WASHINGTON (September 17, 2001) -- The understanding of salvation among Southern Baptists, and how the Southern Baptist interpretation differs from the Catholic perspective, was the theme of a recent Southern Baptist-Catholic Conversation.
Participants in this Conversation met at South Eastern Baptist Seminary, September 6-8. They discussed a paper by Dr. Rudolph Gonzalez of the Department of Interfaith Evangelism of the North American Mission Board, Southern Baptist Convention.
The paper took up themes originally outlined from a Catholic perspective by Father Stephen Duffy of Loyola University, New Orleans.
Among the themes discussed were what salvation is, how it comes about, salvation as a present reality, the means of salvation, whether salvation can be understood as assured, the salvation of those who do not know Christ, and the differences between Catholics and Southern Baptists in their social ministry as it relates to salvation.
For most people, differing views between Catholics and Baptists over the means of salvation may be the most well known contrast between them. For example, the Eucharist and Baptism are not sacraments for Baptists, as they are in Catholicism, and are seen as much less central to salvation.
Participants said the conversation was productive for both Catholics and Baptists as an occasion to clarify differences and to educate one another on what language, practice and faith really mean. There was no attempt at this Conversation to come to a common agreement, or even to present a formal report of the results to the sponsoring bodies. But the hope was expressed that the encounter will provide a service to Baptists and Catholics, who live and work together, marry one another, and provide common Christian witness in communities across the country. Catholics and Baptists are the two largest Christian communities in the United States.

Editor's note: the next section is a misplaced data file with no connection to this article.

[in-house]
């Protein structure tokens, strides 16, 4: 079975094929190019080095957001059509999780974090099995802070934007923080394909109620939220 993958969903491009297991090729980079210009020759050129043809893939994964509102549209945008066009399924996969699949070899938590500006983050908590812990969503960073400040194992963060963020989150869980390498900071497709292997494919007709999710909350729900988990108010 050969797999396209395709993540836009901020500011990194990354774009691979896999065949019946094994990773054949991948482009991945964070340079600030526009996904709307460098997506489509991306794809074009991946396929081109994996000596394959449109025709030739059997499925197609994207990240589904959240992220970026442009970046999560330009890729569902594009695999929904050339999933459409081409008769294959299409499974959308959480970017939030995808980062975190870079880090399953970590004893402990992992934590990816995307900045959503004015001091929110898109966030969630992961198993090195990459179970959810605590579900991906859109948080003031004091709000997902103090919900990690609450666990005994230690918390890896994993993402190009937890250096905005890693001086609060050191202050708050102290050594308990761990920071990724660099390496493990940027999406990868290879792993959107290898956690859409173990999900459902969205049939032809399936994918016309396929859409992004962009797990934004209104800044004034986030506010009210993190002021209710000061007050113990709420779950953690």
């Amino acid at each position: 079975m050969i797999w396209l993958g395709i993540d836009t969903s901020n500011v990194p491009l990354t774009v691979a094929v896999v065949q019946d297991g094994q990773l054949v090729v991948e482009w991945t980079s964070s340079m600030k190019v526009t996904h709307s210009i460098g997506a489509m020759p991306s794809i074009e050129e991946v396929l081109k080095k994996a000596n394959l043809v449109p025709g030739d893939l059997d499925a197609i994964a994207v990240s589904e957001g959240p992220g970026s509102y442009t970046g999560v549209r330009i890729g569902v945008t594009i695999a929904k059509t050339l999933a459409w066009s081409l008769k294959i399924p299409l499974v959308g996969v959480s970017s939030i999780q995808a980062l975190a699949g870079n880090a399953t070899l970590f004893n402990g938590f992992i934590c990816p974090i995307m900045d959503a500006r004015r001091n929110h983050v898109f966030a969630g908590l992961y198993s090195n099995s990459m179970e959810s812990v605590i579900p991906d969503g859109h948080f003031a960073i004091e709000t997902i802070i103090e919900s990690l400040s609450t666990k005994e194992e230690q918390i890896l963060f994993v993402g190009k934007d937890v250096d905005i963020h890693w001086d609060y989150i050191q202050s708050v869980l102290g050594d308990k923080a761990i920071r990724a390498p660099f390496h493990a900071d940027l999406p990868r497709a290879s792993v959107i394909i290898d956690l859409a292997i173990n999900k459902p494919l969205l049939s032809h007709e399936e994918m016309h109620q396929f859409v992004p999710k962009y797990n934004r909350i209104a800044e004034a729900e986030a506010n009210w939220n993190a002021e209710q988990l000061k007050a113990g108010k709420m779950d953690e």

Dr. Paige Patterson, former president of the convention and president of South Eastern Baptist Seminary together with his wife Dorothy, hosted members of the Conversation during the meeting. Dr. Alan Mohler, president of Southern Baptist Seminary, Louisville, shared his experience of Catholic and Protestant conversations on the occasion of the Billy Graham Crusade in that city. Sister Joan Delaney of the Maryknoll Sisters discussed her research on Maryknoll and Southern Baptist collaboration in China during the difficult days of the Second World War.
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